Rifleman Brijesh Thapa who served with the UN Organisation Stabilization Mission in the Democratic Republic of the Congo (MONUSCO) and Private Ravi Kumar who was deployed with the UN Interim Force in Lebanon (UNIFIL) will be honoured with the Dag Hammarskjold Medal on the International Day of UN Peacekeepers to be observed on May 24.
India is the largest cumulative troop contributor, having provided almost 200,000 troops in nearly 50 of the 71 peacekeeping missions mandated over the past six decades, including 13 of the current 16 missions.
So far, about 168 Indian troops have made the supreme sacrifice in the line of duty under the UN Flag.
India currently deploys more than 7,600 military and police personnel to UN peace operations in Afghanistan, the Democratic Republic of the Congo, Haiti, Lebanon, Liberia, the Middle East, South Sudan, Sudan and the Western Sahara.
UN Secretary General Antonio Guterres will lay a wreath at the Peacekeepers Memorial at the world body's headquarters to honour all fallen peacekeepers. Later, he will preside over a ceremony during which the Dag Hammarskjold Medals will be awarded to 117 peacekeepers who lost their lives while serving in peacekeeping operations last year.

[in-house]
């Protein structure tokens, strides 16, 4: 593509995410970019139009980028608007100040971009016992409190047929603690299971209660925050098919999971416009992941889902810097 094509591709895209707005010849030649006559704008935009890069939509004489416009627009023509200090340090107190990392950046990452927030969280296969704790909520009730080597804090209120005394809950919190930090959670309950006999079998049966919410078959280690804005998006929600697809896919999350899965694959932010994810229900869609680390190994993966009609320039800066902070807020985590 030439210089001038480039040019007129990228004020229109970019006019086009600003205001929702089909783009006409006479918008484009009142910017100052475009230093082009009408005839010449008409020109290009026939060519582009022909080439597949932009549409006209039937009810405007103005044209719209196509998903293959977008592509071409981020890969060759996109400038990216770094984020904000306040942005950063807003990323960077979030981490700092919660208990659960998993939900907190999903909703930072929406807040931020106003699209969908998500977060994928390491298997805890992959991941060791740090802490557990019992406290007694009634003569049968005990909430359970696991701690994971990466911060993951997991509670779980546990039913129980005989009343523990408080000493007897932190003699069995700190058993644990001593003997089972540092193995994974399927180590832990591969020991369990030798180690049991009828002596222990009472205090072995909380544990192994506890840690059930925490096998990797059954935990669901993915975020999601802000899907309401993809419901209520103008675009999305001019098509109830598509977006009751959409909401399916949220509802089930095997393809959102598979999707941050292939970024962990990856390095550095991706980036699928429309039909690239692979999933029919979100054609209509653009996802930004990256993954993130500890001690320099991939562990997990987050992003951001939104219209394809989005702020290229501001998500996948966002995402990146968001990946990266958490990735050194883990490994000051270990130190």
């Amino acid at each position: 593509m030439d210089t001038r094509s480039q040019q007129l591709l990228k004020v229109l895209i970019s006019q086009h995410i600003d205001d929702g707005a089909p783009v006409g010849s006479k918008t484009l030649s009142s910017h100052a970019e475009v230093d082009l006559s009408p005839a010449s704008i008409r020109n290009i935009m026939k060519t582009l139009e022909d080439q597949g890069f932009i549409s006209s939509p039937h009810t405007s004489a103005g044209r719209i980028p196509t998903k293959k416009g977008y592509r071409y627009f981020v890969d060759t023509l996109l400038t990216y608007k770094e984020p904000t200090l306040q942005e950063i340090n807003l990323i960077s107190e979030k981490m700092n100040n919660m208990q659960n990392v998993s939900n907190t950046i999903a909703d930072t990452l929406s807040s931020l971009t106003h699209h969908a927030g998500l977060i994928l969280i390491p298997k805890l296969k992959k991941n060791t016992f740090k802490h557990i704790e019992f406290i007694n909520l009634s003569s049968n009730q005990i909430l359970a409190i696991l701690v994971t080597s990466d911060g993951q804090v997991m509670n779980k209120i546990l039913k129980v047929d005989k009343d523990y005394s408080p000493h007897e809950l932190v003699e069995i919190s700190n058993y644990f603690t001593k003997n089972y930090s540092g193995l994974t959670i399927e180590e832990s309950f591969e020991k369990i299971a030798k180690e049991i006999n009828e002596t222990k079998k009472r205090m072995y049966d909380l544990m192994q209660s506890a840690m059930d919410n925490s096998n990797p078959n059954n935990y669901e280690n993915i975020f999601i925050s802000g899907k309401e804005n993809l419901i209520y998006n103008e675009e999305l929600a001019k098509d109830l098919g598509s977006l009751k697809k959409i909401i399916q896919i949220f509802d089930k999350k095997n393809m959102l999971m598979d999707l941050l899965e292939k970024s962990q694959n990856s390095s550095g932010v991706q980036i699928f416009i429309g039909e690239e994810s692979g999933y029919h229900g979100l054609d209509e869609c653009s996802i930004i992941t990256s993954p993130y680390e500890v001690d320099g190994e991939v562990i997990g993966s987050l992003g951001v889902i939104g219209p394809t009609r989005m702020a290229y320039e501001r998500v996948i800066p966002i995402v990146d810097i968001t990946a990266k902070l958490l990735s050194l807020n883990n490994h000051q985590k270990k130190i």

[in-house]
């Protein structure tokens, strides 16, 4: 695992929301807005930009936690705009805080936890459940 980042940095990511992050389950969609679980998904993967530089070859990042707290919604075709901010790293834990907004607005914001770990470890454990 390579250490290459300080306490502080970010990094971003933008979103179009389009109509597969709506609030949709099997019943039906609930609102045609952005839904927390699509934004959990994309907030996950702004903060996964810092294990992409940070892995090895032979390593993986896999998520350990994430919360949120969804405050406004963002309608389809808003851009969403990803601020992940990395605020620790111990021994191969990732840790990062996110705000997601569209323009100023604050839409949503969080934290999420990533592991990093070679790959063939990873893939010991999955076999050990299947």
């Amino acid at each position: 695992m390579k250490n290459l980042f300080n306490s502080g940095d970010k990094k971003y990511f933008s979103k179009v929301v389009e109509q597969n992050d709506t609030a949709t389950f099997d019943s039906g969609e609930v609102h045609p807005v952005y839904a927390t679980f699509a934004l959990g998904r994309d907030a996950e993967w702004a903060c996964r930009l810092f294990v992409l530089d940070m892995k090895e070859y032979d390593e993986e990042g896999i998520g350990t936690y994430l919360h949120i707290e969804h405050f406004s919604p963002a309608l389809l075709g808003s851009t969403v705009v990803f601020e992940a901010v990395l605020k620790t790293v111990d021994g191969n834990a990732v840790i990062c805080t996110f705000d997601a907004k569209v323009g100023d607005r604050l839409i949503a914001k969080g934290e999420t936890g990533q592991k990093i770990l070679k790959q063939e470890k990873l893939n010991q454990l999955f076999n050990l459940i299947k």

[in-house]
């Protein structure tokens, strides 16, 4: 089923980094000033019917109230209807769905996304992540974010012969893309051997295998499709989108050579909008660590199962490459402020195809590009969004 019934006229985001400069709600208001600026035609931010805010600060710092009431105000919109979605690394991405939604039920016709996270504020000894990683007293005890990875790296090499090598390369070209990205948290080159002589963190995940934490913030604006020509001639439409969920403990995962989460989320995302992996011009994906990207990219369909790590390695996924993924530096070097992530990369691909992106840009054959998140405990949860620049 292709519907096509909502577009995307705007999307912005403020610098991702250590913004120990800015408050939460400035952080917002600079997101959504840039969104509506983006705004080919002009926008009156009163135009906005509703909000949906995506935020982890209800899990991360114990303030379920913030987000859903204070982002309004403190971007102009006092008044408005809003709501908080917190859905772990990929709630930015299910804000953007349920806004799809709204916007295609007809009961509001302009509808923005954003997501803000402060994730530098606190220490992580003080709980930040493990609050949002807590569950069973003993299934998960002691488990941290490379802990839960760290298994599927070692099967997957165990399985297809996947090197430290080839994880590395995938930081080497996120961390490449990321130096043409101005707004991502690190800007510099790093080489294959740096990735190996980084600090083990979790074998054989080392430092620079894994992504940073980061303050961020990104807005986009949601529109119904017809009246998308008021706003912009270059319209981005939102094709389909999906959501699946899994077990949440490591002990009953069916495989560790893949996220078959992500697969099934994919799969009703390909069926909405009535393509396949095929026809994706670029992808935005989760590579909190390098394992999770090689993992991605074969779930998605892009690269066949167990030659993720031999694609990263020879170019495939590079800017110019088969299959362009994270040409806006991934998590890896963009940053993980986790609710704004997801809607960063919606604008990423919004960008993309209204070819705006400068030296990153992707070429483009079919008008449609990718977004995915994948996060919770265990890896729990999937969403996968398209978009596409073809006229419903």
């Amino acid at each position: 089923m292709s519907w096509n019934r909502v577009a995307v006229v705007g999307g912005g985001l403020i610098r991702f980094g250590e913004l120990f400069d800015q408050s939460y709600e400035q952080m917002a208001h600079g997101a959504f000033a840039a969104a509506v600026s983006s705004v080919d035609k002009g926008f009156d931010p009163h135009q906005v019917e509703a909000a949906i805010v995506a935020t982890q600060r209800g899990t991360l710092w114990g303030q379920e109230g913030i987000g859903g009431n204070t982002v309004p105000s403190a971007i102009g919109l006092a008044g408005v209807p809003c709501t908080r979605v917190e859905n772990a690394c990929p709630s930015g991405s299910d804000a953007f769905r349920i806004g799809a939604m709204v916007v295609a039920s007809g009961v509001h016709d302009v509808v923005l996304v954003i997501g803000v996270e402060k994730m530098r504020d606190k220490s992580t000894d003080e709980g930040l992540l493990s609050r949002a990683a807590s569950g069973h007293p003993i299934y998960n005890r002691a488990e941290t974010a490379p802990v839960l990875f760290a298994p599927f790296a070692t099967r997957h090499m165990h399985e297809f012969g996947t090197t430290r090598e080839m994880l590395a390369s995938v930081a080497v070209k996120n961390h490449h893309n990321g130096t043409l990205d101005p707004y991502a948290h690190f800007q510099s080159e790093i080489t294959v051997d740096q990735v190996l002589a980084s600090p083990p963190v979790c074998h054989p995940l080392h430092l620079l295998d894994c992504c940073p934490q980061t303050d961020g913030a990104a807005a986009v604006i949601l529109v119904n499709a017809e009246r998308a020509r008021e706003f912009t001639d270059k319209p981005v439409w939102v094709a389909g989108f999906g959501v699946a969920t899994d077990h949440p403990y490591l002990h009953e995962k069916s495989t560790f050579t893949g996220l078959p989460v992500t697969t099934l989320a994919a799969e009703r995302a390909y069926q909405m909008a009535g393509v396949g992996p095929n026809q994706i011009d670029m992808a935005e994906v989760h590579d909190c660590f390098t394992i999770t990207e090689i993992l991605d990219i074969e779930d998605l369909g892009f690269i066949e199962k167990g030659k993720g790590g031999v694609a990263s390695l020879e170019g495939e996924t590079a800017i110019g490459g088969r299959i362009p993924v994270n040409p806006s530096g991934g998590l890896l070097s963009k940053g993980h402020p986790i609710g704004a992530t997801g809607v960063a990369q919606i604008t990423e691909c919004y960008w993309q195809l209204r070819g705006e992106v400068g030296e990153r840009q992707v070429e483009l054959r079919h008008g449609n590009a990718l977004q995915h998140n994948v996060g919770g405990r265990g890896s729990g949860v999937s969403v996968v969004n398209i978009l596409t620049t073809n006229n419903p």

Permanent Representatives to the UN will collect the medals on behalf of the fallen peacekeepers from their countries.
The International Day of UN Peacekeepers was established by the General Assembly in 2002 in a tribute to all men and women serving in peacekeeping operations for their high level of professionalism, dedication and courage and to honour the memory of those who have lost their lives in the cause of peace.
Since the first UN peacekeeping mission in 1948 until April 2016, 3,400 military, police and civilian personnel have lost their lives in the service of peace as a result of acts of violence, accidents and disease.
Commemorative activities will be held at the world body's headquarters and at peacekeeping operations and offices around the world.
The Dag Hammarskjold Medal was established in December 2000 and is awarded posthumously to members of peacekeeping operations who lost their lives during service with a peacekeeping operation under the operational control and authority of the United Nations.
The medal is named after the second UN Secretary General, who had died in a mysterious 1961 plane crash. He was posthumously awarded a Nobel Peace Prize the year he died.
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